The Gift of the Magi, by T. Henry
Five-hundred and fifty thousand dollars. That was all. And thirty grand of it was in unmarked hundreds. Money saved game after game, play after play. Freddy had Richard Motzkin count it at least three times. Soon it would be Christmas.
There was nothing for it but to scream, which Freddy did. He stood at his window and watched as the rain soaked the streets of DC. A battered BMW rested in the driveway. Soon it would be Christmas, but all the money in the world wouldn't be enough to find the right present. Many-an-hour he had spent visualizing the perfect gift for Peter in his head. Goals of staggering beauy when he would take the ball on one touch, maneuver around Jay Heaps and slide the ball neatly by Matt Reis beyond the far post. A goal worthy of his coach. But the season had not rewarded him -- the cool, imperious woodwork had denied him too often.
He called his agent Richard. "Will Salt Lake buy my contract?"
Motzkin's tone expressed the neat calculations he could perform in his head. "I can make Ellinger buy anything."
"Do it quick." The next hours dragged on like Clint Mathis trying to take someone on the dribble. He made his way to RFK, the faxed contract in his hand. Peter might laugh at him. "Why do you want to go to that hospital?" he might say. But Freddy felt it was the only way, and he sat in the conference room outside Kevin Payne's office.
Peter stepped inside the door, as immovable as Tony Meola at the near post. His eyes were fixed upon the faxed contract, and there was an expression in them that Freddy could not read, and it terrified him. It was not anger, nor surprise, nor disapproval, nor horror, nor any of the sentiments that he had been prepared for. He simply stared at him fixedly with that peculiar expression on his face.
"Peter," Freddy said, "Don't look at me that way. I arranged a trade to Salt Lake for you for Christmas. I know I've been a pain, and a source of frustration. It was the only thing I could think of for you. Now you don't have to worry about me being a distraction anymore."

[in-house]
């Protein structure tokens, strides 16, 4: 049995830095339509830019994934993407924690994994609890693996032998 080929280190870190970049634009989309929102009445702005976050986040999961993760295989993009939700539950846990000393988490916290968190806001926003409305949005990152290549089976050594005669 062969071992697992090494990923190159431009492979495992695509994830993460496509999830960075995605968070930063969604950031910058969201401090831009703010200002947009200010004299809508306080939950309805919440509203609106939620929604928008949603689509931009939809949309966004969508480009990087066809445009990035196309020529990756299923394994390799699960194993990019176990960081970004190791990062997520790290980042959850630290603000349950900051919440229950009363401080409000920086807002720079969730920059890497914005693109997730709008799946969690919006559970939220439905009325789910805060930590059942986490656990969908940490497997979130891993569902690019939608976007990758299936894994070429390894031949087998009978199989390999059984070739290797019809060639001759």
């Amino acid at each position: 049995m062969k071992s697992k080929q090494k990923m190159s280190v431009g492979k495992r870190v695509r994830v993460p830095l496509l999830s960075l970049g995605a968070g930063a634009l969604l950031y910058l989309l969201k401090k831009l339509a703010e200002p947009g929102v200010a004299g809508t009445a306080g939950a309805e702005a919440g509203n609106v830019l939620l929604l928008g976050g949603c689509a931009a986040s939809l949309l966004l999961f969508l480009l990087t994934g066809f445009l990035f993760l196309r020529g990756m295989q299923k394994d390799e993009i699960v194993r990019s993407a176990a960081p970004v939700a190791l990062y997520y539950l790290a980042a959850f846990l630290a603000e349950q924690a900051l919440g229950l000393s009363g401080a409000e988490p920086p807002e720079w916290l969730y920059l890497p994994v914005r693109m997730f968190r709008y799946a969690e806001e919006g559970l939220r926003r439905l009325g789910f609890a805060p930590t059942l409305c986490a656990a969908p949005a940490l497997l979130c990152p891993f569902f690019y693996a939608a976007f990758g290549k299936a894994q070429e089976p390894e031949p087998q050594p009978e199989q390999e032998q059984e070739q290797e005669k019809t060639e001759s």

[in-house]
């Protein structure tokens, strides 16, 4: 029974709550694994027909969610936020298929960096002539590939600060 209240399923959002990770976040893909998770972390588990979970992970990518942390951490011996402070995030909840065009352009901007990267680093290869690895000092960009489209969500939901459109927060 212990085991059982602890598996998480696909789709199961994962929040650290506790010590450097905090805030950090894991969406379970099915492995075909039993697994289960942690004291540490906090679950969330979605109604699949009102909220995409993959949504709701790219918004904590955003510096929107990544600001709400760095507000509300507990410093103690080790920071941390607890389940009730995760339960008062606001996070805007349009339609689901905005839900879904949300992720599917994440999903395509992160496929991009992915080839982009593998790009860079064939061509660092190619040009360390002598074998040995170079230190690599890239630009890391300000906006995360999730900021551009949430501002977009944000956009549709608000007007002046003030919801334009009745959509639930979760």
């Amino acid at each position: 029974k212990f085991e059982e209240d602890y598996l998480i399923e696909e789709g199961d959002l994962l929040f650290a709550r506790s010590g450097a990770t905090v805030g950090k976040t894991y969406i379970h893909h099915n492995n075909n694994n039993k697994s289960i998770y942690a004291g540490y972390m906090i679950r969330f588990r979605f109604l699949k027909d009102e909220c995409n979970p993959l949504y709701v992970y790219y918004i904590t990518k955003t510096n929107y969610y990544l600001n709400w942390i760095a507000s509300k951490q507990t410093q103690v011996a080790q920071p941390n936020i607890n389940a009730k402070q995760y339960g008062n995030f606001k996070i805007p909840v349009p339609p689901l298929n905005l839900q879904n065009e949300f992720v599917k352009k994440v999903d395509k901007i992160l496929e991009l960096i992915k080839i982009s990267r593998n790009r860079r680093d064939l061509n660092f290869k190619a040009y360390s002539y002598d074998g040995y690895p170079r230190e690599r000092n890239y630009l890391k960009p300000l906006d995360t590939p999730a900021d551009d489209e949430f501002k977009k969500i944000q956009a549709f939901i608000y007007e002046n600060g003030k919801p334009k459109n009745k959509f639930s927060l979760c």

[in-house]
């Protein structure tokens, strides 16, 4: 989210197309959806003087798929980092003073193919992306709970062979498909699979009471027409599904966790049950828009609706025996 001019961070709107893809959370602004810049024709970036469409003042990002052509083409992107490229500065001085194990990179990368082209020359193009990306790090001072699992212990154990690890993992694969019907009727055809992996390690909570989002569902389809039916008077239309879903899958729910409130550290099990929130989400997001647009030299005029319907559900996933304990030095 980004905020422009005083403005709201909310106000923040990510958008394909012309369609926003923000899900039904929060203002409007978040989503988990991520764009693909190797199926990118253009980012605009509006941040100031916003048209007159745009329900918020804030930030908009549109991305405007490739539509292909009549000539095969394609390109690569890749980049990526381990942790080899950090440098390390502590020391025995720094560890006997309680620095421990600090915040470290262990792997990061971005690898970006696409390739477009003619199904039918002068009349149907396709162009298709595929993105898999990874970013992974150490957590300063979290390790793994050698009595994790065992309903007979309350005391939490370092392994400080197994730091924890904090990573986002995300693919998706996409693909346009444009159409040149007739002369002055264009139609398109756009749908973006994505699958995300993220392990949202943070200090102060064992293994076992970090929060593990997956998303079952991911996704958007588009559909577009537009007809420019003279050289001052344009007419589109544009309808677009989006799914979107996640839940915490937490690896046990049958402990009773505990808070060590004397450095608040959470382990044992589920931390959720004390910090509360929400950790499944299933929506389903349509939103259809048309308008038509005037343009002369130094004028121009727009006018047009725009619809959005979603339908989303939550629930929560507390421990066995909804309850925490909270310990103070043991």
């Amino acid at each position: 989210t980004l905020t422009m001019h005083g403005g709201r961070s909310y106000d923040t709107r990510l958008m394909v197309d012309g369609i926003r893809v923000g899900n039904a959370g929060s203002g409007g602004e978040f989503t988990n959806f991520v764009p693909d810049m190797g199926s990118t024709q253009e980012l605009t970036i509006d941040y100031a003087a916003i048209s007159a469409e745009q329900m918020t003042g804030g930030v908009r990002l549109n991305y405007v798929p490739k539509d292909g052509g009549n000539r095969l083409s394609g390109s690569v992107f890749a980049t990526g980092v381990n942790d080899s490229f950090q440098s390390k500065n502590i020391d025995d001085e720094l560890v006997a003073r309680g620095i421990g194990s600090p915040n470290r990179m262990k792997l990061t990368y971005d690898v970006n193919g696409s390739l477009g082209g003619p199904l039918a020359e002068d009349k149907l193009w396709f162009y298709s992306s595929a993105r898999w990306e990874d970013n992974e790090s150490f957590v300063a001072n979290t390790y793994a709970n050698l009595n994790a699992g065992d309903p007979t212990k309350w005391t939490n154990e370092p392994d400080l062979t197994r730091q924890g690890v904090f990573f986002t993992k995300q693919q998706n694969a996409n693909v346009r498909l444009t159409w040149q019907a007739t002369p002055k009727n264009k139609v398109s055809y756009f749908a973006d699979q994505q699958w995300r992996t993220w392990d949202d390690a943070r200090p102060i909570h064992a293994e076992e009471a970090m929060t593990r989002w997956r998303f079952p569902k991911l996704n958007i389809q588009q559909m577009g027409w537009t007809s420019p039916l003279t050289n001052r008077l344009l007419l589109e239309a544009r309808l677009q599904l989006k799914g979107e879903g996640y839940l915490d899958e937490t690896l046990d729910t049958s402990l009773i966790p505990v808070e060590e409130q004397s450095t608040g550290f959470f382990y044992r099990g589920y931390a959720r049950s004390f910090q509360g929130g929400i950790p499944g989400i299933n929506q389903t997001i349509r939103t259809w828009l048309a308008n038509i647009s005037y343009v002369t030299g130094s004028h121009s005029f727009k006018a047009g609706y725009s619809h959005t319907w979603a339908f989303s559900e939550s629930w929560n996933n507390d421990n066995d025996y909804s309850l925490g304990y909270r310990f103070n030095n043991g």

Peter stared at the contract, his stupor slowing lifting. He pulled out a cigarette, struck a match off his chin, and took a deep drag. "Freddy," he sighed, "it has been a long three years. But I felt that somehow I was to blame. Perhaps I was too hard on you, or standing in your way, or something. I just told Kevin that I'm resigning from DC, and I'll be going to work for Bob Bradley with the US Men's Team." He smiled. "Put your contract away, it will be long after Christmas before we know how either of us did with our presents."
The magi, as you know, were wise men--wonderfully wise men--who brought gifts to the Babe in the manger. They invented the art of giving Christmas presents. But in a last word to the wise of these days let it be said that of all who give gifts these two were the wisest. O all who give and receive gifts, such as they are wisest. Everywhere they are wisest. They are the magi. But even such as they are clueless about what to do with that franchise in New Jersey.